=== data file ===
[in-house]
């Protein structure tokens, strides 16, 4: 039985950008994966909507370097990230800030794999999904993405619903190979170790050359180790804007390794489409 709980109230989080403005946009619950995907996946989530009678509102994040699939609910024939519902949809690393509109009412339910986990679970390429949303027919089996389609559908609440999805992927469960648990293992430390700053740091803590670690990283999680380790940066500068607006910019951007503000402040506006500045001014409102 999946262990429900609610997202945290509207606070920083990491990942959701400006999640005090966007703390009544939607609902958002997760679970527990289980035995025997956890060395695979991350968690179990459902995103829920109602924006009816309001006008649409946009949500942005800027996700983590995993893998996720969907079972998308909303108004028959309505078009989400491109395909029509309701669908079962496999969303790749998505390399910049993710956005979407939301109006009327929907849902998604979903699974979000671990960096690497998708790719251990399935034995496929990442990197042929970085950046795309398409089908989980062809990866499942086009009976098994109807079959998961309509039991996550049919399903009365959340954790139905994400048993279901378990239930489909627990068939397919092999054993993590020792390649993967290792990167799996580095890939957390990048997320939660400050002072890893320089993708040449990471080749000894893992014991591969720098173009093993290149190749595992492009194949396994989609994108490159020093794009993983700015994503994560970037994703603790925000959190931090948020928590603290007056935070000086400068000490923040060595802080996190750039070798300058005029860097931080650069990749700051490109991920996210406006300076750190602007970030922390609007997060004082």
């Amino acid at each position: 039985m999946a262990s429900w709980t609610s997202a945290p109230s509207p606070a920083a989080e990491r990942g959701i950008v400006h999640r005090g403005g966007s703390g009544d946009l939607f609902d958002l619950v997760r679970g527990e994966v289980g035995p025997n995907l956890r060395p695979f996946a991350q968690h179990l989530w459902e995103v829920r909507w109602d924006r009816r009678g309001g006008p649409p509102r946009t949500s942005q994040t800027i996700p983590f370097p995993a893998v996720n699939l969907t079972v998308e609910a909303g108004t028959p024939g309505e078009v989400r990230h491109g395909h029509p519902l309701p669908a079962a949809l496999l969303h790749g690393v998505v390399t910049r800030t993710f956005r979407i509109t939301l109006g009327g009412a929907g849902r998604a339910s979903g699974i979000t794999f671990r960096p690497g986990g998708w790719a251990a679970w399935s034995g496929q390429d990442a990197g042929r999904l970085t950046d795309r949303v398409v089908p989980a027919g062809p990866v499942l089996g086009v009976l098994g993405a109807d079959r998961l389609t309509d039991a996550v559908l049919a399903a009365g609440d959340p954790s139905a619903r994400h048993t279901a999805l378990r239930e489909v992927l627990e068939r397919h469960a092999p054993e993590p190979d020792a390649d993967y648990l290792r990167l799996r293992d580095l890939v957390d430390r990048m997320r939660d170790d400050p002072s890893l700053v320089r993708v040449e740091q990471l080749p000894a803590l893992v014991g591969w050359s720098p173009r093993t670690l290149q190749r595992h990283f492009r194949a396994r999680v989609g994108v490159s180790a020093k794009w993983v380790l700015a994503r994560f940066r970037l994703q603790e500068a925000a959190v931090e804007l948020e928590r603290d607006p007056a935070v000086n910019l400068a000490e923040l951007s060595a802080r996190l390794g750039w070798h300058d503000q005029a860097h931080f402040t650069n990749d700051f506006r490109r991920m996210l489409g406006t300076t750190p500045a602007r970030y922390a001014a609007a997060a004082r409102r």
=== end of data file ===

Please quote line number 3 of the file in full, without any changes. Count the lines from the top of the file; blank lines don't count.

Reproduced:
């Amino acid at each position: 039985m999946a262990s429900w709980t609610s997202a945290p109230s509207p606070a920083a989080e990491r990942g959701i950008v400006h999640r005090g403005g966007s703390g009544d946009l939607f609902d958002l619950v997760r679970g527990e994966v289980g035995p025997n995907l956890r060395p695979f996946a991350q968690h179990l989530w459902e995103v829920r909507w109602d924006r009816r009678g309001g006008p649409p509102r946009t949500s942005q994040t800027i996700p983590f370097p995993a893998v996720n699939l969907t079972v998308e609910a909303g108004t028959p024939g309505e078009v989400r990230h491109g395909h029509p519902l309701p669908a079962a949809l496999l969303h790749g690393v998505v390399t910049r800030t993710f956005r979407i509109t939301l109006g009327g009412a929907g849902r998604a339910s979903g699974i979000t794999f671990r960096p690497g986990g998708w790719a251990a679970w399935s034995g496929q390429d990442a990197g042929r999904l970085t950046d795309r949303v398409v089908p989980a027919g062809p990866v499942l089996g086009v009976l098994g993405a109807d079959r998961l389609t309509d039991a996550v559908l049919a399903a009365g609440d959340p954790s139905a619903r994400h048993t279901a999805l378990r239930e489909v992927l627990e068939r397919h469960a092999p054993e993590p190979d020792a390649d993967y648990l290792r990167l799996r293992d580095l890939v957390d430390r990048m997320r939660d170790d400050p002072s890893l700053v320089r993708v040449e740091q990471l080749p000894a803590l893992v014991g591969w050359s720098p173009r093993t670690l290149q190749r595992h990283f492009r194949a396994r999680v989609g994108v490159s180790a020093k794009w993983v380790l700015a994503r994560f940066r970037l994703q603790e500068a925000a959190v931090e804007l948020e928590r603290d607006p007056a935070v000086n910019l400068a000490e923040l951007s060595a802080r996190l390794g750039w070798h300058d503000q005029a860097h931080f402040t650069n990749d700051f506006r490109r991920m996210l489409g406006t300076t750190p500045a602007r970030y922390a001014a609007a997060a004082r409102r």